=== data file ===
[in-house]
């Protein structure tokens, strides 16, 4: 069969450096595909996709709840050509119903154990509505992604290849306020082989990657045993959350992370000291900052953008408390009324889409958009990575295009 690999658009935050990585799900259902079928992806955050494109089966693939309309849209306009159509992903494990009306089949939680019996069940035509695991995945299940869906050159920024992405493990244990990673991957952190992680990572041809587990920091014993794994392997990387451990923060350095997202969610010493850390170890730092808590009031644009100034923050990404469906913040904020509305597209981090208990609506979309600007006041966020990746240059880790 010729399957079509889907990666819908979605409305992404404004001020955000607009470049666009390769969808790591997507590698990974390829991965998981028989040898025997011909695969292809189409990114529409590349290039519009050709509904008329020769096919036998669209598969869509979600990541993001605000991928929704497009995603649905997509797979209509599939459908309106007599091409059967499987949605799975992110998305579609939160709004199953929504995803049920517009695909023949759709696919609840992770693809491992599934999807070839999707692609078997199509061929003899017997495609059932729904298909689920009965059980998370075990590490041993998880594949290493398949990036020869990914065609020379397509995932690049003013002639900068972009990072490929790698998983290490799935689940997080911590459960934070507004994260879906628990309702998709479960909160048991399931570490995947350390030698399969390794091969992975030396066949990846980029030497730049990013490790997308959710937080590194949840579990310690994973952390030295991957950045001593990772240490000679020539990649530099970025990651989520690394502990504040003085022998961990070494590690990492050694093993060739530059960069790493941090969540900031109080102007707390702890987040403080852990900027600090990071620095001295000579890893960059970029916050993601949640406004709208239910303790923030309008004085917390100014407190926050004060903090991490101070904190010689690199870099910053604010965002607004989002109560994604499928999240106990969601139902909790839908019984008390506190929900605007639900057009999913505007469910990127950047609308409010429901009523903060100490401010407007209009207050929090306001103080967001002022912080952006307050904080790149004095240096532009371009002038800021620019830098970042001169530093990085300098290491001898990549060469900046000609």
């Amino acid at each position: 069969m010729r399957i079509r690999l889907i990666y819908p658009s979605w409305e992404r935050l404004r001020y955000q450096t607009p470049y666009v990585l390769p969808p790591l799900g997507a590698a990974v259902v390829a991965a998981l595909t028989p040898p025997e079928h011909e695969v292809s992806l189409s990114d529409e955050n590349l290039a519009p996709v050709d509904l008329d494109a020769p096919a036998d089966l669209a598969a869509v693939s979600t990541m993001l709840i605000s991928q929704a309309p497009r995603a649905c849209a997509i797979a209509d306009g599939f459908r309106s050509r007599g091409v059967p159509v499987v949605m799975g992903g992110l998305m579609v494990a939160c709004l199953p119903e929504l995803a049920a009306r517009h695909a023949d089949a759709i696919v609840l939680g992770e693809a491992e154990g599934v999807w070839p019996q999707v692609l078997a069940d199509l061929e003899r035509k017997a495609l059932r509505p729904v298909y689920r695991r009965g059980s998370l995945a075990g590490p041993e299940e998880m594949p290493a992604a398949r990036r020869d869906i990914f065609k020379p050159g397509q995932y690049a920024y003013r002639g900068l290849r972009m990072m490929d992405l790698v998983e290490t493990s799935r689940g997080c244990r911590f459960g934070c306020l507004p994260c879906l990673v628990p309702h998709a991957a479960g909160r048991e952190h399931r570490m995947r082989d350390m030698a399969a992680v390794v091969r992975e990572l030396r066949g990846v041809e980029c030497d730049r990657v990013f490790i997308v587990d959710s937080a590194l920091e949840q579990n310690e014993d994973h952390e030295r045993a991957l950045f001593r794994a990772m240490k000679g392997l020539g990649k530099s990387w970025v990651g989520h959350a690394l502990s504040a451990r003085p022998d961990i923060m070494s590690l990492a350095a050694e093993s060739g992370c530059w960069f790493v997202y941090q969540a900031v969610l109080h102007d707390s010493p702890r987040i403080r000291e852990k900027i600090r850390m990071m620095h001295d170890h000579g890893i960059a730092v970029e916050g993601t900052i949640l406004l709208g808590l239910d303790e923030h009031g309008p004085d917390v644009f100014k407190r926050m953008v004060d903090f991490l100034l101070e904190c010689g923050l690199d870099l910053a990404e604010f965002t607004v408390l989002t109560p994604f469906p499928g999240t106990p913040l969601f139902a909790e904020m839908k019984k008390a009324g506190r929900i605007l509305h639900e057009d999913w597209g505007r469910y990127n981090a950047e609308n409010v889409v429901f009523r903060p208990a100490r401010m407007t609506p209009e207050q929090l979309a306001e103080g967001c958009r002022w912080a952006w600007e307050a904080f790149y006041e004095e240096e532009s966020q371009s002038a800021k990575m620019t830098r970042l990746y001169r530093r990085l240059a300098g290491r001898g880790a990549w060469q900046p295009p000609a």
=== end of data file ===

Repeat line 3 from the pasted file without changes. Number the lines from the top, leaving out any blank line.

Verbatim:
């Amino acid at each position: 069969m010729r399957i079509r690999l889907i990666y819908p658009s979605w409305e992404r935050l404004r001020y955000q450096t607009p470049y666009v990585l390769p969808p790591l799900g997507a590698a990974v259902v390829a991965a998981l595909t028989p040898p025997e079928h011909e695969v292809s992806l189409s990114d529409e955050n590349l290039a519009p996709v050709d509904l008329d494109a020769p096919a036998d089966l669209a598969a869509v693939s979600t990541m993001l709840i605000s991928q929704a309309p497009r995603a649905c849209a997509i797979a209509d306009g599939f459908r309106s050509r007599g091409v059967p159509v499987v949605m799975g992903g992110l998305m579609v494990a939160c709004l199953p119903e929504l995803a049920a009306r517009h695909a023949d089949a759709i696919v609840l939680g992770e693809a491992e154990g599934v999807w070839p019996q999707v692609l078997a069940d199509l061929e003899r035509k017997a495609l059932r509505p729904v298909y689920r695991r009965g059980s998370l995945a075990g590490p041993e299940e998880m594949p290493a992604a398949r990036r020869d869906i990914f065609k020379p050159g397509q995932y690049a920024y003013r002639g900068l290849r972009m990072m490929d992405l790698v998983e290490t493990s799935r689940g997080c244990r911590f459960g934070c306020l507004p994260c879906l990673v628990p309702h998709a991957a479960g909160r048991e952190h399931r570490m995947r082989d350390m030698a399969a992680v390794v091969r992975e990572l030396r066949g990846v041809e980029c030497d730049r990657v990013f490790i997308v587990d959710s937080a590194l920091e949840q579990n310690e014993d994973h952390e030295r045993a991957l950045f001593r794994a990772m240490k000679g392997l020539g990649k530099s990387w970025v990651g989520h959350a690394l502990s504040a451990r003085p022998d961990i923060m070494s590690l990492a350095a050694e093993s060739g992370c530059w960069f790493v997202y941090q969540a900031v969610l109080h102007d707390s010493p702890r987040i403080r000291e852990k900027i600090r850390m990071m620095h001295d170890h000579g890893i960059a730092v970029e916050g993601t900052i949640l406004l709208g808590l239910d303790e923030h009031g309008p004085d917390v644009f100014k407190r926050m953008v004060d903090f991490l100034l101070e904190c010689g923050l690199d870099l910053a990404e604010f965002t607004v408390l989002t109560p994604f469906p499928g999240t106990p913040l969601f139902a909790e904020m839908k019984k008390a009324g506190r929900i605007l509305h639900e057009d999913w597209g505007r469910y990127n981090a950047e609308n409010v889409v429901f009523r903060p208990a100490r401010m407007t609506p209009e207050q929090l979309a306001e103080g967001c958009r002022w912080a952006w600007e307050a904080f790149y006041e004095e240096e532009s966020q371009s002038a800021k990575m620019t830098r970042l990746y001169r530093r990085l240059a300098g290491r001898g880790a990549w060469q900046p295009p000609a």